A federal judge has cut wolf trapping season in half in most of Montana. The decision comes after multiple animal advocacy groups filed a lawsuit claiming that federally-protected grizzly bears are being unintentionally snared in the western part of the Big Sky State.
According to Montana Public Radio four cases of grizzlies with missing toes and legs were documented by state biologists in 2021. By shrinking the wolf trapping season from nearly four months to less than two months, the ruling aims to mitigate unintentional harm to grizzly bears, the outlet reports.
The intent is to have traps active only when bears are hibernating, wrote U.S. District Court Judge Donald Molloy in the final ruling. Molloy also pointed to shifting weather patterns as a reason for the court-ordered regulation change, writing that grizzlies are becoming more active outside of their dens during the shoulder seasons due to climate change.
“The state of Montana has appealed the ruling,” stated Montana Fish, Wildlife & Parks in a November 22 news release. “FWP staff will continue to track the denning status of grizzly bears in case an appeal is successful and the injunction is overturned.”
The ruling does not apply to trapping units in eastern Montana where the season opened November 27 east of Billings and runs through March 15. West of Billings, including land bordering Yellowstone and Glacier National Parks, the season will start January 1 and end February 15.
“The judge’s sweeping order tramples the rights of trappers while a few environmental extremists abuse the ESA and ride the gravy train of judicial activism,” reads Montana Governor Greg Gianforte’s statement following the ruling. “Montana has a healthy, sustainable population of wolves and grizzlies, and there has been no incidental take of grizzlies from wolf trapping in Montana since 2013.”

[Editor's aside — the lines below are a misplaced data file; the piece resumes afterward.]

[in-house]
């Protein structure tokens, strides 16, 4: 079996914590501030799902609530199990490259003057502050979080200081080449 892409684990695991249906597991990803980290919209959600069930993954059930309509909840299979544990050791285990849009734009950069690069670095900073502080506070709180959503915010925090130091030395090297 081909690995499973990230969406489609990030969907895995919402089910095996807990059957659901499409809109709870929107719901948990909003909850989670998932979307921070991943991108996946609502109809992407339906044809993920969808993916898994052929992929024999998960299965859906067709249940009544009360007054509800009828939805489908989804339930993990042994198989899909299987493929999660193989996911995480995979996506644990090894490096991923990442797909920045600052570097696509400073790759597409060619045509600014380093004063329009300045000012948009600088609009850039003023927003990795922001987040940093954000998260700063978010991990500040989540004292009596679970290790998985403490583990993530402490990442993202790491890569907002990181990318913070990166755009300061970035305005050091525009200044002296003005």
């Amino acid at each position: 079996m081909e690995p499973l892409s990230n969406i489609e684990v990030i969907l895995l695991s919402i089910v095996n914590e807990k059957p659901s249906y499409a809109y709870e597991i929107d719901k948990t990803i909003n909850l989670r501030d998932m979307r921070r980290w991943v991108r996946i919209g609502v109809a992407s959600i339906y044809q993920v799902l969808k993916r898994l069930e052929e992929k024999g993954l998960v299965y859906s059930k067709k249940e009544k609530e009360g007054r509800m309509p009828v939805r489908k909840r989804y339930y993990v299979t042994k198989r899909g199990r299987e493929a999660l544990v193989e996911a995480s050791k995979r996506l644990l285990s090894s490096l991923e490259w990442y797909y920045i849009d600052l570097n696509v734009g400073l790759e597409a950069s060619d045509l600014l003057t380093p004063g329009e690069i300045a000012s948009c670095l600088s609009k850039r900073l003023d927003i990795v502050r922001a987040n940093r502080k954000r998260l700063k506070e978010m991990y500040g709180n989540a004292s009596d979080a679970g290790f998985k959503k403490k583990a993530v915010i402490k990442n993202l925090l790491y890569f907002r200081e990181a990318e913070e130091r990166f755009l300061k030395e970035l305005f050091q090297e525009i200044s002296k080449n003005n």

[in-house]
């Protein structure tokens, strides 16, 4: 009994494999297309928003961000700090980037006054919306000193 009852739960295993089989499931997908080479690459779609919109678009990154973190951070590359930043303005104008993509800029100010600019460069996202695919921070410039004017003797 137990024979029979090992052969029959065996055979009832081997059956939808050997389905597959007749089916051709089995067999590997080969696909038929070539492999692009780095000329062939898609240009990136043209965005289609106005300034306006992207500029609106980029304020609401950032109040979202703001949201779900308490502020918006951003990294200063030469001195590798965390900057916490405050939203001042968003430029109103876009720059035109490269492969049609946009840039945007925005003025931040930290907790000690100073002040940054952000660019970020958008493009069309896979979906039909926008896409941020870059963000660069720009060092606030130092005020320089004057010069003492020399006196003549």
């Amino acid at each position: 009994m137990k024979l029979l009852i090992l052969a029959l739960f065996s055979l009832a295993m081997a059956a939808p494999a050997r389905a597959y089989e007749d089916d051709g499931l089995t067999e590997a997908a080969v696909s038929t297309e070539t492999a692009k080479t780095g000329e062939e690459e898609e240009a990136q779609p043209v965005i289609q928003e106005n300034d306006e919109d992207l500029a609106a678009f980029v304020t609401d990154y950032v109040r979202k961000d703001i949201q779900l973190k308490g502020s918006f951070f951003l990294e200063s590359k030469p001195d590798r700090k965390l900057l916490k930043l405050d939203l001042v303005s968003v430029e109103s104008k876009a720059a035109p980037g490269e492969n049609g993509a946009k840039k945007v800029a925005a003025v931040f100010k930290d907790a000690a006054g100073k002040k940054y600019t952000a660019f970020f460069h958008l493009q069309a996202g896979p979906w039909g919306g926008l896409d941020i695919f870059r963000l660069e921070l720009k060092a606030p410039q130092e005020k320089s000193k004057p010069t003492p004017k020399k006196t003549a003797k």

While trappers forums online indicate disappointment in the seasonal decrease, animal right groups are celebrating the change as a win. “This is great news,” reads a December 1 Instagram post from Wyoming Wildlife Advocates, a Jackson Hole-based animal rights group with goals of reforming wildlife management in the Cowboy State. “This case is a great example of the significance and necessity of the Endangered Species Act.”
In its press release, Montana FWP said the ruling won’t impact wolf hunting season, which is open now and runs through March 15. “FWP and the Fish and Wildlife commission have worked diligently to assemble and implement sound science-based management for wolves and grizzly bears, including the wolf regulations impacted by this ruling,” the release states. “The recovered status of grizzly bears in the Northern Continental Divide and Yellowstone ecosystems is testimony to this effort. The State of Montana has appealed the ruling. FWP staff will continue to track the denning status of grizzly bears in case an appeal is successful, and the injunction is overturned.”